Responding parties have argued that costs of complying with electronic discovery demands should, under certain circumstances, be shifted to the propounding parties. This is more likely to be the case where the costs associated with electronic discovery are expected to be high and the probative value of the discovery sought is relatively low. More often than not, however, parties are required to pay for their own costs when producing electronic information. In PSEG Power New York v. Alberici Constructors (PDF), the responding party argued that it should not have to pay the heavy freight of producing a large volume of e-mails along with attachments. The court disagreed.
Getting it wrong when it comes to fulfilling electronic discovery obligations can have major repercussions in terms of the potential for sanctions. For example, in the case of Z4 Technologies v. Microsoft (PDF), when it came to light during trial that certain e-mail evidence had not been produced during discovery on a timely basis and that the existence of a database was not disclosed in a forthright manner, the judge ordered Microsoft to pay additional damages of $25 million, as well as practically $2 million in attorney's fees, for litigation misconduct. This is no small price tag, indeed.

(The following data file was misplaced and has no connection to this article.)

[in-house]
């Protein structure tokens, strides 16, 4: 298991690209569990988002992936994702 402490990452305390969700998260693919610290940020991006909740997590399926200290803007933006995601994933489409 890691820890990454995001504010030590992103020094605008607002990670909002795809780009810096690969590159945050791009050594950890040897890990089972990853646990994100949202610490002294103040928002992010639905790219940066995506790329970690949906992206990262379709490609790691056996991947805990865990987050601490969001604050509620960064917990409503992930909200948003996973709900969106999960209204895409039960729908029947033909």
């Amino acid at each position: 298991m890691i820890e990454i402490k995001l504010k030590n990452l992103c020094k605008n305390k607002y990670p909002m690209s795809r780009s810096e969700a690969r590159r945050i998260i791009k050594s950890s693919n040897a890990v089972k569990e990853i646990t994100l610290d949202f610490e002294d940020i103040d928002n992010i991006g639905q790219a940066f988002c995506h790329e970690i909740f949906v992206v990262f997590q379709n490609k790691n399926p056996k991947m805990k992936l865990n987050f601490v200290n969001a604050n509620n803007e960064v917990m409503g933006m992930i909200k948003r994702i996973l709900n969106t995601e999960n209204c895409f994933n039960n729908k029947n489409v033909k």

Disclosure of privileged information
Finally, what happens when a judge appears inclined to issue sanctions, and attorneys want to seek to justify their conduct? This is a complicated matter. On the one hand, attorney efforts geared toward electronic discovery can constitute confidential attorney work product and can involve privileged attorney-client communications. On the other hand, if it is the client that is stonewalling appropriate electronic discovery, the attorneys for that client want to be able to explain that they should not be sanctioned based on the approach taken by the client. To make that argument, the attorneys might have to circumvent the attorney work product doctrine and the attorney-client privilege.
This came up recently in the Qualcomm v. Broadcom (PDF) case. Attorneys sought to invoke the "self-defense" privilege exception to explain their electronic discovery role to the judge. While the judge ruled that the attorneys could come forward with respect to work product, they were not allowed to get around the attorney-client privilege. There likely will be further developments in this area.
This is just the beginning. The Federal Rules of Civil Procedure were amended less than one year ago. But as we've seen, rather than streamline and limit litigation, electronic discovery causes yet another expensive track for legal disputes.
is a partner in the San Francisco office of . His focus includes information technology and intellectual-property disputes. To receive his weekly columns, send an e-mail to email@example.com with "Subscribe" in the subject line. This column is prepared and published for informational purposes only, and it should not be construed as legal advice. The views expressed in this column are those of the author and do not necessarily reflect the views of the author's law firm or its individual partners.